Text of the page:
17:30 - 19:00 06 March 2014
Location: Torrington (1-19) B17 Basement LT
The main purpose of this
lecture is to review the infrastructure privatization experience of developing
countries. The large audience discussions of this topic have tended to be
dominated by ideology rather than facts. The lecture reviews the political
promises and the evidence made on the extent to which politicians (and donor
agencies supporting privatization) delivered on their promises. The idea is to
document the winners and a losers and how some countries have adjusted to
correct mistakes and improve the quality and the quantity of services.
About the speaker
has Ph.D. in Economics (focusing on Regulation/IO/Public Economics) from
Université Libre de Bruxelles, where he teaches as Professor of Economics
(2008-now). From 1982 to 2007, he worked at the World Bank where he finished
his career as Chief Economist for the Sustainable Development Vice-Presidency.
Antonio’s fields of expertise include public finance; design of public
procurement processes in infrastructure; public-private partnerships designs;
reforms, pricing and regulation of infrastructure services; public and private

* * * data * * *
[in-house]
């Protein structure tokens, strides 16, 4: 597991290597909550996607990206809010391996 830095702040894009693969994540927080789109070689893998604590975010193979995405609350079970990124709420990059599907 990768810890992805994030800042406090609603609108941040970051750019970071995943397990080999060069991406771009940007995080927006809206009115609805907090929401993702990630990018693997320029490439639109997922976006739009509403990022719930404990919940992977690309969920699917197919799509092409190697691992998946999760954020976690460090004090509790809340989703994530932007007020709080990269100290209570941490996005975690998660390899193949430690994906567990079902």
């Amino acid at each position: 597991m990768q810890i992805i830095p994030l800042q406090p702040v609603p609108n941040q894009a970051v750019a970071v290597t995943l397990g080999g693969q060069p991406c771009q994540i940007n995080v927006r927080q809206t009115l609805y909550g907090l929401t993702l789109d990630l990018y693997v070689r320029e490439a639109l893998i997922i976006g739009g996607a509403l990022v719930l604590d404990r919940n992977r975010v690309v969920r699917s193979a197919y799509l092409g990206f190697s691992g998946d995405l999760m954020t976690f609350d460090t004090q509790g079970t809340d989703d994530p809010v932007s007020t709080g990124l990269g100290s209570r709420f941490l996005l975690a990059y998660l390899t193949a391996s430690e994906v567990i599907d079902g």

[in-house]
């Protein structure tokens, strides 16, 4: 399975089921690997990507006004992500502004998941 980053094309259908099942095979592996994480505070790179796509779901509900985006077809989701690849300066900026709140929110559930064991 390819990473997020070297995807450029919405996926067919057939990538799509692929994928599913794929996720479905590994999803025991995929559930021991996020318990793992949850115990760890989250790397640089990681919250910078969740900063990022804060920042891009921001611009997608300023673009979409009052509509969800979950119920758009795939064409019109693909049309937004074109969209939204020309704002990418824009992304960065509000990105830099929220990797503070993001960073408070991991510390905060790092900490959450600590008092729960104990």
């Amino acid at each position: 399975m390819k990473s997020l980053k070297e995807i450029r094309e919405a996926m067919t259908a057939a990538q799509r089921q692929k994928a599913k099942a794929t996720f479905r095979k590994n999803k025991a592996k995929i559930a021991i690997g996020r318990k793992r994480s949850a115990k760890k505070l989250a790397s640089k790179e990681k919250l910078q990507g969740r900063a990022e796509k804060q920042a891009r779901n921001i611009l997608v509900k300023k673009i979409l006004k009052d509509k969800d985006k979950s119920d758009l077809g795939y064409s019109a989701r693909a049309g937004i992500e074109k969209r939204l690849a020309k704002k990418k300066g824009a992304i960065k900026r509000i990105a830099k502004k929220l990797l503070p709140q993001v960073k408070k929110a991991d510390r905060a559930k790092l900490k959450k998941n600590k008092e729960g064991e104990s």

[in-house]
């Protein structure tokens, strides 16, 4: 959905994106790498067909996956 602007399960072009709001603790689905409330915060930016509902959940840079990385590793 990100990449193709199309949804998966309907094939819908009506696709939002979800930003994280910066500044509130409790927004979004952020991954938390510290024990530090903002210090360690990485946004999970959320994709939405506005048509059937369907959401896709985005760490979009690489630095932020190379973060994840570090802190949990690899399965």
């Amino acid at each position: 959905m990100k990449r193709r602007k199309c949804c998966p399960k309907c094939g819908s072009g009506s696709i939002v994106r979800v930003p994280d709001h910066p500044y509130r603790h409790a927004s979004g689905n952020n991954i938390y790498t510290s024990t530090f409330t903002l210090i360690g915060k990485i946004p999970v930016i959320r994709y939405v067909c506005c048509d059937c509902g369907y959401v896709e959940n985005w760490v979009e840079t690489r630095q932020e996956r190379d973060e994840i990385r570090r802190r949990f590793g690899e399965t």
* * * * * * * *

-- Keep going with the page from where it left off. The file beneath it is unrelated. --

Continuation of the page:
sector performance monitoring and benchmarking; decentralization, provincial
and municipal management and reform; environmental management; and
macroeconomic and fiscal performance evaluation.
Antonio Estache is delivering a series of three lectures during the second term of the 2013-14 academic year. These lectures will discuss the evolution of the scope and limits of the role of government in the delivery of public services in developing countries. The first lecture reviews the ways in which the case for government and its roles are discussed in the academic literature and policy circles. The second summarizes the debates on the importance of politics and institutions and their interactions with corruption. The last lecture revisits the debate on the relative role of the public and private sector in the financing of infrastructure - one of the key policy areas in developing countries.